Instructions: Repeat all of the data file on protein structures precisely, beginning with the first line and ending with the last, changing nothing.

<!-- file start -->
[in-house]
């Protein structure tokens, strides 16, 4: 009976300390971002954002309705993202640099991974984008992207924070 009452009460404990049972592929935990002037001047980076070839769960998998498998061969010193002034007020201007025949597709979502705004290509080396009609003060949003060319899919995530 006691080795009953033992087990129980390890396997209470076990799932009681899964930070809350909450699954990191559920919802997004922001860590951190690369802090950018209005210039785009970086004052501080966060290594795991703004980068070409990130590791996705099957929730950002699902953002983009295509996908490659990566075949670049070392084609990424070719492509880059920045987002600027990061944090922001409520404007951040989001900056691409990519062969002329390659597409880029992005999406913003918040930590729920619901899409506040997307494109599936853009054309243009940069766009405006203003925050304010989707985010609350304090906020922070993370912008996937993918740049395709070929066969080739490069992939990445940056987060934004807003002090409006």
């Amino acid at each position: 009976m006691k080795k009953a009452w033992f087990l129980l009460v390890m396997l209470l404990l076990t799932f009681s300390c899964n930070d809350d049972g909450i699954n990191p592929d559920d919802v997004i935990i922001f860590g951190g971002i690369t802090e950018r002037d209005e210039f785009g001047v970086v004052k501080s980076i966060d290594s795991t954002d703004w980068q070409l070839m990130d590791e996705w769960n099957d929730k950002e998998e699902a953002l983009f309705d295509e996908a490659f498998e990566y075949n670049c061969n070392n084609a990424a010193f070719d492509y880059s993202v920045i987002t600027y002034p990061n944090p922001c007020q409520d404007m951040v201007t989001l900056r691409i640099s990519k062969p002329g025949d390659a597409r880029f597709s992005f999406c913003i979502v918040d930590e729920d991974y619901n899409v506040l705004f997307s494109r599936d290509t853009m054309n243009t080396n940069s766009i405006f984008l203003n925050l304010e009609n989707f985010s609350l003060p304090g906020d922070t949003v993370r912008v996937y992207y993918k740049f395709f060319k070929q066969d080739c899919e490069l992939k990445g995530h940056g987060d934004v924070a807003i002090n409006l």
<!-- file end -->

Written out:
[in-house]
């Protein structure tokens, strides 16, 4: 009976300390971002954002309705993202640099991974984008992207924070 009452009460404990049972592929935990002037001047980076070839769960998998498998061969010193002034007020201007025949597709979502705004290509080396009609003060949003060319899919995530 006691080795009953033992087990129980390890396997209470076990799932009681899964930070809350909450699954990191559920919802997004922001860590951190690369802090950018209005210039785009970086004052501080966060290594795991703004980068070409990130590791996705099957929730950002699902953002983009295509996908490659990566075949670049070392084609990424070719492509880059920045987002600027990061944090922001409520404007951040989001900056691409990519062969002329390659597409880029992005999406913003918040930590729920619901899409506040997307494109599936853009054309243009940069766009405006203003925050304010989707985010609350304090906020922070993370912008996937993918740049395709070929066969080739490069992939990445940056987060934004807003002090409006």
């Amino acid at each position: 009976m006691k080795k009953a009452w033992f087990l129980l009460v390890m396997l209470l404990l076990t799932f009681s300390c899964n930070d809350d049972g909450i699954n990191p592929d559920d919802v997004i935990i922001f860590g951190g971002i690369t802090e950018r002037d209005e210039f785009g001047v970086v004052k501080s980076i966060d290594s795991t954002d703004w980068q070409l070839m990130d590791e996705w769960n099957d929730k950002e998998e699902a953002l983009f309705d295509e996908a490659f498998e990566y075949n670049c061969n070392n084609a990424a010193f070719d492509y880059s993202v920045i987002t600027y002034p990061n944090p922001c007020q409520d404007m951040v201007t989001l900056r691409i640099s990519k062969p002329g025949d390659a597409r880029f597709s992005f999406c913003i979502v918040d930590e729920d991974y619901n899409v506040l705004f997307s494109r599936d290509t853009m054309n243009t080396n940069s766009i405006f984008l203003n925050l304010e009609n989707f985010s609350l003060p304090g906020d922070t949003v993370r912008v996937y992207y993918k740049f395709f060319k070929q066969d080739c899919e490069l992939k990445g995530h940056g987060d934004v924070a807003i002090n409006l």